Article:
13 Aug

Time For Athletics To Join Tech Revolution

Brad Guzan

If like me, you have been enjoying the athletics at the European Championships, you are probably a committed fan of the sport (writes Chris Broadbent).

I have always had a particular fondness for the Euros with great memories of the likes of Coe, Cram and McKean and latterly athletes like Farah, Thompson and Vernon. The move to combine different sports to make it multi-sport, Olympic-style event – albeit across two distant venues in Glasgow and Berlin - has been a positive move and enhances its status.

But I still can’t help but think that in championships athletics, the sport still falls well short of its potential as a viewing spectacle. The presentation of the sport has not really moved on at all in the last 20 -30 years.

Despite huge advances in technology, the experience as a spectator or television viewer is really not that much different.

Selfishly, I still enjoy the experience as it is, but I can’t help but wonder what younger generations really make of it, in comparison to some of the technological innovations we see in other sports.

Eden Hazard’s augmented reality interview on Belgian TV during the World Cup where a hologram of him appeared alongside the studio presenters is one such example. So, too, was the recent interview with goalkeeper Brad Guzan (pictured) who wore a mic during the All-Stars Major League Soccer game in the USA, allowing the commentators to quiz him during the game.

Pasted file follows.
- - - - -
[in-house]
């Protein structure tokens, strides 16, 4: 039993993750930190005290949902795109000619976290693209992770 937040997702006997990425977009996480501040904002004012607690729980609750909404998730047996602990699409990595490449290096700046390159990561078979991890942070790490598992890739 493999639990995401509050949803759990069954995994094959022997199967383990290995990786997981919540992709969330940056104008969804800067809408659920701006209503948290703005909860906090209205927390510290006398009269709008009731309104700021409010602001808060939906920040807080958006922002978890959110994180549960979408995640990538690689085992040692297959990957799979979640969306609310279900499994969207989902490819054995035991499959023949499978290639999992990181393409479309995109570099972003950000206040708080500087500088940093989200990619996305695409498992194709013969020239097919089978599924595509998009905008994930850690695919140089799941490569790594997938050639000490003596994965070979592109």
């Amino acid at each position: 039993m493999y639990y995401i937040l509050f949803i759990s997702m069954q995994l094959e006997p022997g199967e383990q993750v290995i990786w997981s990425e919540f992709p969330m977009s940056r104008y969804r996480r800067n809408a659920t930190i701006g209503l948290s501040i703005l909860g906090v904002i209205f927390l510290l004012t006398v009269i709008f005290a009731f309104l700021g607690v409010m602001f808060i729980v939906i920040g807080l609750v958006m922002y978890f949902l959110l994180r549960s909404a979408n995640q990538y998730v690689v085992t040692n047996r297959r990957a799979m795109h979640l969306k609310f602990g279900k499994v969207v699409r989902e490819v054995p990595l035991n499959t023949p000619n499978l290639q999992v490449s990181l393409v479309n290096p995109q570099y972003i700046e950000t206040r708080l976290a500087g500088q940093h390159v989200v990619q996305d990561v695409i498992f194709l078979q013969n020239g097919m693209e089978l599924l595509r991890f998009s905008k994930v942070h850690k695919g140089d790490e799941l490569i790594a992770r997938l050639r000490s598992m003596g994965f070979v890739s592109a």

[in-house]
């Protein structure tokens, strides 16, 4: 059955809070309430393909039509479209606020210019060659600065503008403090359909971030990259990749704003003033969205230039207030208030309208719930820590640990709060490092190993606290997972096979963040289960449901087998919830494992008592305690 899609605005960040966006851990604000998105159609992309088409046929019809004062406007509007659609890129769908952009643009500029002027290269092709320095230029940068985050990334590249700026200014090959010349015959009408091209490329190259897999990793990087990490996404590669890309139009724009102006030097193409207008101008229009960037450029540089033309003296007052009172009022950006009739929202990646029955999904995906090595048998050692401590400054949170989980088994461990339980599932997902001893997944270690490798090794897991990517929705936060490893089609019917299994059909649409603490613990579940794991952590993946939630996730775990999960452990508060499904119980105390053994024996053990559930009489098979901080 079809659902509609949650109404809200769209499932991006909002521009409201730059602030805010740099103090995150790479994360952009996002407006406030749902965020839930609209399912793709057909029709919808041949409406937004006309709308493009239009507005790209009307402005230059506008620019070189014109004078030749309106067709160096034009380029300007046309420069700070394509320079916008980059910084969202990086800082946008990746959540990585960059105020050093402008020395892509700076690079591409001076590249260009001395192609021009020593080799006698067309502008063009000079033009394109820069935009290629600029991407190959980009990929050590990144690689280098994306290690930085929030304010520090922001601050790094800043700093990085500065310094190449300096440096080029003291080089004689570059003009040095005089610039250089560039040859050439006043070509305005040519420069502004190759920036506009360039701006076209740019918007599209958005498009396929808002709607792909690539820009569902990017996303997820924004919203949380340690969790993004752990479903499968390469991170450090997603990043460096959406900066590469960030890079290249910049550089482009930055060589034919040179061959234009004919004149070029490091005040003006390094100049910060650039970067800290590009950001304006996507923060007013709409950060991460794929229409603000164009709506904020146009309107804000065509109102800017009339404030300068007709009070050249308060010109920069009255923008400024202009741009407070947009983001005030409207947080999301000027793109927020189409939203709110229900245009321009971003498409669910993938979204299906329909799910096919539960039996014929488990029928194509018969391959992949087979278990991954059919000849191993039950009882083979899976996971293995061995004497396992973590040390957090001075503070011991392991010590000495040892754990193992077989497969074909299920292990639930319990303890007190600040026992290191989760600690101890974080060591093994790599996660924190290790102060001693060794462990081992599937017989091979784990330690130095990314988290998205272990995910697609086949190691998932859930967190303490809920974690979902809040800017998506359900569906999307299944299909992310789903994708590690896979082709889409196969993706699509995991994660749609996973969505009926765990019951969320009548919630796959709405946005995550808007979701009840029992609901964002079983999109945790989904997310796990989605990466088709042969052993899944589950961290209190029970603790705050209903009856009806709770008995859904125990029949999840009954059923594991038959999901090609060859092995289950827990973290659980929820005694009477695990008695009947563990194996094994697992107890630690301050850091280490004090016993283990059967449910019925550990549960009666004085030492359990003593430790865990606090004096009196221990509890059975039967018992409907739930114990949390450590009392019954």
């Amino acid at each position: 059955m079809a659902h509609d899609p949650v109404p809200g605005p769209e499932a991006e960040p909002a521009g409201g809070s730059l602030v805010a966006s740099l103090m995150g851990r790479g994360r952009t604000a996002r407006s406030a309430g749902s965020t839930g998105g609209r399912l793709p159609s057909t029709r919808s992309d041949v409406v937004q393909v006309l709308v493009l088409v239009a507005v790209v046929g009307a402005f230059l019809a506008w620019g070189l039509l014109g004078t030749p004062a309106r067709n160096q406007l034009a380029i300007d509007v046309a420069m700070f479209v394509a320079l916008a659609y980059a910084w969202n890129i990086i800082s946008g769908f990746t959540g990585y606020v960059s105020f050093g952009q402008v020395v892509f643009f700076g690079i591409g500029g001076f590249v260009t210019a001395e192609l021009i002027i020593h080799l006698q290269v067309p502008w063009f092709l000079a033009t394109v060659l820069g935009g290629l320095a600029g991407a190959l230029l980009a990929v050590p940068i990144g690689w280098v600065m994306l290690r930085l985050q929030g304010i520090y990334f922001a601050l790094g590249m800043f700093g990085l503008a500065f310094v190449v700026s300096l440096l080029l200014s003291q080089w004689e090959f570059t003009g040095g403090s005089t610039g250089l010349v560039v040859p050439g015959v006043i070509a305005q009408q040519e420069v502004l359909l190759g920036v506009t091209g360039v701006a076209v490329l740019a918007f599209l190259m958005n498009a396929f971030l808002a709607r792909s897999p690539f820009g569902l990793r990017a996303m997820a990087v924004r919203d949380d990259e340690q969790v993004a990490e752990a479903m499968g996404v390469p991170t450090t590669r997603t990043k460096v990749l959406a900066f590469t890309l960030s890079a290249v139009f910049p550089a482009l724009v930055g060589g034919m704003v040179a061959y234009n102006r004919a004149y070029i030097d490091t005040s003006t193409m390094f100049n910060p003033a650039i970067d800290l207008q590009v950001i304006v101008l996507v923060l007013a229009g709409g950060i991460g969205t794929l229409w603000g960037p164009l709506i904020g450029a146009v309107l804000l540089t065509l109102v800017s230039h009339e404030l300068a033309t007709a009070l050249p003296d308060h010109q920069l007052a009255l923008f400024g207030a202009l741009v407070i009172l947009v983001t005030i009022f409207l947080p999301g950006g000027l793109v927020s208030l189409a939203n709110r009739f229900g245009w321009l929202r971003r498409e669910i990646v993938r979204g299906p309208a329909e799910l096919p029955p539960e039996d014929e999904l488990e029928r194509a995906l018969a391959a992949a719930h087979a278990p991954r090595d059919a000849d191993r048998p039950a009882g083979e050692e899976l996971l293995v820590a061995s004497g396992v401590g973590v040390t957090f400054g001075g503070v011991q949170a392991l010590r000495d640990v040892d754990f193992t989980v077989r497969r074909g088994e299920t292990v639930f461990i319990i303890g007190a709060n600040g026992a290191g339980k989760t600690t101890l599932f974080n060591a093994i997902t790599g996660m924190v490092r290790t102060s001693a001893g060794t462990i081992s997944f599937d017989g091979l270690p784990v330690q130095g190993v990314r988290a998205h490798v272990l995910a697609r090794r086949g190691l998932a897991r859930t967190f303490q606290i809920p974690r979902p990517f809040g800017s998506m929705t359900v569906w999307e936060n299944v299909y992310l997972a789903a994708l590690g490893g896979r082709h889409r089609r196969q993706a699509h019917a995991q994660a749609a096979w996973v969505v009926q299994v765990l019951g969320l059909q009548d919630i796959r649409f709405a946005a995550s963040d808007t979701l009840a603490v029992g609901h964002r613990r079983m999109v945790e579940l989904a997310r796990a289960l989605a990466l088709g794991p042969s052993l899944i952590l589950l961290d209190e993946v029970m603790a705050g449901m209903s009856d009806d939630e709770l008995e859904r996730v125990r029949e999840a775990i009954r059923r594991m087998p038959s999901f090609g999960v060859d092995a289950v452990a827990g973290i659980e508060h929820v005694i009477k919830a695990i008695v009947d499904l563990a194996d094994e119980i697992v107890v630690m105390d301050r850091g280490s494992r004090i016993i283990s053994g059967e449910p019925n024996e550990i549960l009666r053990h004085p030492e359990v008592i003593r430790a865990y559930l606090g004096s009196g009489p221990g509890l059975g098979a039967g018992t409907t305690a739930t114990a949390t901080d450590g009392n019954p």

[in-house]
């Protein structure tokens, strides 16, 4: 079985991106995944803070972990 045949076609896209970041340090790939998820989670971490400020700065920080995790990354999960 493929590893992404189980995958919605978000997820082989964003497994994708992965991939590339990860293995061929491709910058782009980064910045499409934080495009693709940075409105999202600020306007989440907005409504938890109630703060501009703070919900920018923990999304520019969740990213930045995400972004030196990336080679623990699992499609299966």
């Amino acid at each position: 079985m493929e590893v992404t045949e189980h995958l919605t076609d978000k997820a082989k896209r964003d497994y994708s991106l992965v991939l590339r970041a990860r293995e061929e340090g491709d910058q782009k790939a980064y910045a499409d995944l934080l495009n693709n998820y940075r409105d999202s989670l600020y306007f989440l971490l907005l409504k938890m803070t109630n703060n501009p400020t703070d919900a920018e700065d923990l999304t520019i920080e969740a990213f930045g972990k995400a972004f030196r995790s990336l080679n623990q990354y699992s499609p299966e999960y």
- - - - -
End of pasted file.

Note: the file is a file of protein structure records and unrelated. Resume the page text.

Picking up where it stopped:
There was another hugely innovative presentation on Danish TV from the recent Tour de France which uses virtual reality to articulate team formation tactics in windy conditions.

Where are the big innovations in athletics? The sport has so much more insight to offer the viewer yet it chooses its safe, traditional path. I winced when I heard IAAF president Seb Coe’s suggestion in April at the Commonwealth Games to revert the 1500m to the mile distance.

It’s the type of change that is more likely to resonate with those harking back to a colonial pre-decimalised past. But what does it mean to young people and the digital world they inhabit. Absolutely nothing, I suspect.

Athletics needs to modernise quickly or it will get left behind. It cannot survive on the nostalgic loyalty of the likes of hardcore fans like me forever. Can’t we be experimenting with interviewing athletes during competitions offering real insight in the heat of competition? Isn’t it time that cameras were embedded into the equipment, like the hammer, a hurdle or baton? What is the real effect of wind readings? What would that long jump have been with a zero wind? What's the respective heart-rates of the athletes in the 10,000m?

All the above are surely possible. Top level athletes are at the cutting edge of human performance, shouldn’t the presentation of the sport also be at the cutting edge?